The Parliamentary Thematic Committee on Peace and Security has been in Hwange district since Monday to meet victims of human-wildlife conflict.
The committee members heard harrowing experiences of villagers who are living in constant fear of being attacked by wild animals that are invading their homes at night.
Some of the villagers have been killed while others have been injured by these animals that include elephants, lions and hyenas.
The villagers have also lost livestock and grain to these “nocturnal visitors” that are giving them sleepless nights.
The villagers told the committee members that what pains them is that despite being victims of the wild animals because of their close proximity to Hwange National Park, they were not being compensated.
They said their suffering at the hands of the wild animals starts when their crops are still in the fields when they are forced to guard the crops at night.
They said after harvest, the wild animals follow them to their homes in search of grain and in the process kill or injure some of them.
The villagers said lions and hyenas were also killing their livestock.
The Zimbabwe Parks and Wildlife Management Authority (ZimParks) organised the tour so that members of the committee have an appreciation of the challenges faced by communities that interact with wildlife.
The visit by the committee comes about two weeks after Zimbabwe played host to a four-day Elephant Summit that was held in the Hwange National Park.
African tourism ministers, environment experts and animal rights activists as well as development partners attended the conference.
The conference is part of the African continent’s preparations for the CITES (Convention on International Trade in Endangered Species of Fauna and Flora) 19th Conference of Parties (COP) to be held in Panama in November.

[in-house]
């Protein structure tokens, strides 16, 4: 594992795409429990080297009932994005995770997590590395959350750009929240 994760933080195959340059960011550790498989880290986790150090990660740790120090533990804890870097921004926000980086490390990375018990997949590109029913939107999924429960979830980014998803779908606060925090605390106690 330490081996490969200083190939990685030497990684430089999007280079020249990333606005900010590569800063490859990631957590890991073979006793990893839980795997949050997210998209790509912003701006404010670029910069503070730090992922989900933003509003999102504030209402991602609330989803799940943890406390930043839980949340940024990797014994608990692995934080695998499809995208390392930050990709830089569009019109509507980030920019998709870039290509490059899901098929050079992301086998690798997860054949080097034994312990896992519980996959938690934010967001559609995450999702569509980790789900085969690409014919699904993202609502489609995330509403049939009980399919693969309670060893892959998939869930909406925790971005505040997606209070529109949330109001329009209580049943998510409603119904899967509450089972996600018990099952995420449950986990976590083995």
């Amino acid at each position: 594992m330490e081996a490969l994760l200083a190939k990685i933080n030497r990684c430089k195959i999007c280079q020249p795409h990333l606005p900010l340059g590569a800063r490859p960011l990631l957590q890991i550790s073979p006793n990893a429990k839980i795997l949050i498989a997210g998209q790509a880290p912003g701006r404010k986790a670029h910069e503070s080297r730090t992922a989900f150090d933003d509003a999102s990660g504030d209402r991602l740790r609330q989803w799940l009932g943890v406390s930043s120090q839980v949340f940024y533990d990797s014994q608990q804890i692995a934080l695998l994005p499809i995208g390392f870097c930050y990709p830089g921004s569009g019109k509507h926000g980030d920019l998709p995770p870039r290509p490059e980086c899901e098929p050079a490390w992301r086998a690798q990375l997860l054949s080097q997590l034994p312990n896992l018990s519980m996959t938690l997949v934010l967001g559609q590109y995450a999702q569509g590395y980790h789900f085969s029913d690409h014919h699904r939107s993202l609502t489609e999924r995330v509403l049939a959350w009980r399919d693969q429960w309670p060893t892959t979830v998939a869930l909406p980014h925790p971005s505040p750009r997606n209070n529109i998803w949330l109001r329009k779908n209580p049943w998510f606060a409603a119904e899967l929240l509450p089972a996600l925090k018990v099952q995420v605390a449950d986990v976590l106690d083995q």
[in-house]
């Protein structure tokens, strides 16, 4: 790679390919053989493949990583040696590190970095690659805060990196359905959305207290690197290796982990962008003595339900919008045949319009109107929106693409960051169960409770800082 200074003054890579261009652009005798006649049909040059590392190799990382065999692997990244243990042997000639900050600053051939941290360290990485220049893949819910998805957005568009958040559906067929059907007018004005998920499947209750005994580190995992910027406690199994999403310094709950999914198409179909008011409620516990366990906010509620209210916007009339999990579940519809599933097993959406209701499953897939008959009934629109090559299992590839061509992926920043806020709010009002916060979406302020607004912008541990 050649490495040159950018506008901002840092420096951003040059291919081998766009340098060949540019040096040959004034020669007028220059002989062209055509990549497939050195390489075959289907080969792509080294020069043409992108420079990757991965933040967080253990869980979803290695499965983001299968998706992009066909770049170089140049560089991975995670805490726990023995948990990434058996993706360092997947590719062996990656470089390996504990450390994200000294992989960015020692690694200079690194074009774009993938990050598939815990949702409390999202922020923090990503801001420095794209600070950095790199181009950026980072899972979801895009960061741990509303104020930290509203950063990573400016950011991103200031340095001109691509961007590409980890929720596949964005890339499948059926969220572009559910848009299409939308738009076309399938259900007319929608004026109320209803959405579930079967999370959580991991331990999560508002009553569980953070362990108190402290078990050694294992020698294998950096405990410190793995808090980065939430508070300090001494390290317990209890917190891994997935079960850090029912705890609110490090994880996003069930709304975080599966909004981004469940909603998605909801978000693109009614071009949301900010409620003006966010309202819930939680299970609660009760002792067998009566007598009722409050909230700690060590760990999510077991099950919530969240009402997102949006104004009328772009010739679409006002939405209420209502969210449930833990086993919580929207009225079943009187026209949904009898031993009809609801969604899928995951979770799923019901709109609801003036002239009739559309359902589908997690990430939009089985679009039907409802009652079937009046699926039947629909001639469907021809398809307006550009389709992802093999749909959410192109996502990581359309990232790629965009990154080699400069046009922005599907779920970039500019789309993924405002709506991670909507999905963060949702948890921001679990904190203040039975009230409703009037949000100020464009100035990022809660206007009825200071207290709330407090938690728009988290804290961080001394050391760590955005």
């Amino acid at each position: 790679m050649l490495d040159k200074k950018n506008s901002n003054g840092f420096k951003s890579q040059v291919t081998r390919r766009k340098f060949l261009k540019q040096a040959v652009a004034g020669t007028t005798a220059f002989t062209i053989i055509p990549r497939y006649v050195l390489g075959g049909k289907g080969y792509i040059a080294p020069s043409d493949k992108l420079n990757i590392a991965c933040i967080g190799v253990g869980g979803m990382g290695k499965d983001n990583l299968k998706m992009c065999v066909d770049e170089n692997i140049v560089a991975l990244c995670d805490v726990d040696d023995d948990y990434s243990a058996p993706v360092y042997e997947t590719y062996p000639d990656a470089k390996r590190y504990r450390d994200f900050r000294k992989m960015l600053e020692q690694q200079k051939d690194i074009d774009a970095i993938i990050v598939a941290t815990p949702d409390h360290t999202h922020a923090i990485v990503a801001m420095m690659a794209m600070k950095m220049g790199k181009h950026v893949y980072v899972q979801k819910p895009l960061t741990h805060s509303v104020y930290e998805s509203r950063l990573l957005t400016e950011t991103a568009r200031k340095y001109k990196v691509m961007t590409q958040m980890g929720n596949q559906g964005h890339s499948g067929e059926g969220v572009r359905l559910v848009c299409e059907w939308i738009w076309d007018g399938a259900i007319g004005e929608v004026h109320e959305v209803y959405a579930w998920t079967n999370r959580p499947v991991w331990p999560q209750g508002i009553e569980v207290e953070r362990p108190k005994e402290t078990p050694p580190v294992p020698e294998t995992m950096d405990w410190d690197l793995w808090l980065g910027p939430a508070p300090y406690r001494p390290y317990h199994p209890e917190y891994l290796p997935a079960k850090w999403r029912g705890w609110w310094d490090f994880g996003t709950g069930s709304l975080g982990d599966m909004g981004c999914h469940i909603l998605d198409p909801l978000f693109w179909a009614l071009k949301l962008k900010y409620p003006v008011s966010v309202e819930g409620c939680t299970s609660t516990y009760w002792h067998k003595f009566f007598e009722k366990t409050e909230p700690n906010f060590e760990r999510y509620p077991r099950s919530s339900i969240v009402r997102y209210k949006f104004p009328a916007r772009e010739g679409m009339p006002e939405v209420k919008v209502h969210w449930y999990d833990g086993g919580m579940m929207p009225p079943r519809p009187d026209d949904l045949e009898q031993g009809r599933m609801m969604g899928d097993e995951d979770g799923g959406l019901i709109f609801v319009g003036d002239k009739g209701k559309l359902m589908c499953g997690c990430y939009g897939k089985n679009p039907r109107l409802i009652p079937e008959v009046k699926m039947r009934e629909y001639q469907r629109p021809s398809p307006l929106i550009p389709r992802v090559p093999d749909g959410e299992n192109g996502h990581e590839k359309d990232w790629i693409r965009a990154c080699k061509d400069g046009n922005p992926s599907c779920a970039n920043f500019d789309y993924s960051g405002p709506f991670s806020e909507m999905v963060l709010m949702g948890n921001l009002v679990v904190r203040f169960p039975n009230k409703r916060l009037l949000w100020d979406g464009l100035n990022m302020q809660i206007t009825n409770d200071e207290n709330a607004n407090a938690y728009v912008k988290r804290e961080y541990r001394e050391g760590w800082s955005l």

In 1989, CITES banned the international ivory trade and African countries are expected to push for the lifting of the ban at the COP.
Zimbabwe is sitting on more than US$600 million worth of ivory stockpile which it could sell to sustain wildlife management programmes.
The villagers in Hwange want to be compensated for the losses they are suffering as a result of wild animals and raising such resources will not be a problem once the ban on ivory trade is lifted. Angola,
Botswana, Namibia, Zambia and Zimbabwe have a combined population of more than 250 000 elephants which is 75 percent of the world’s jumbo population hence the countries and their communities will benefit immensely from the lifting of the ban on ivory trade.
African leaders have said the biggest threat to successful wildlife conservation and to economic well-being of Africa is the dictation by outsiders who include Western governments and animal rights groups on how Africa should manage and use its wildlife.
It should be the responsibility of African governments to decide how to manage their wildlife for the benefit of their respective citizens.
This is what the Hwange villagers and others affected by wildlife are crying for.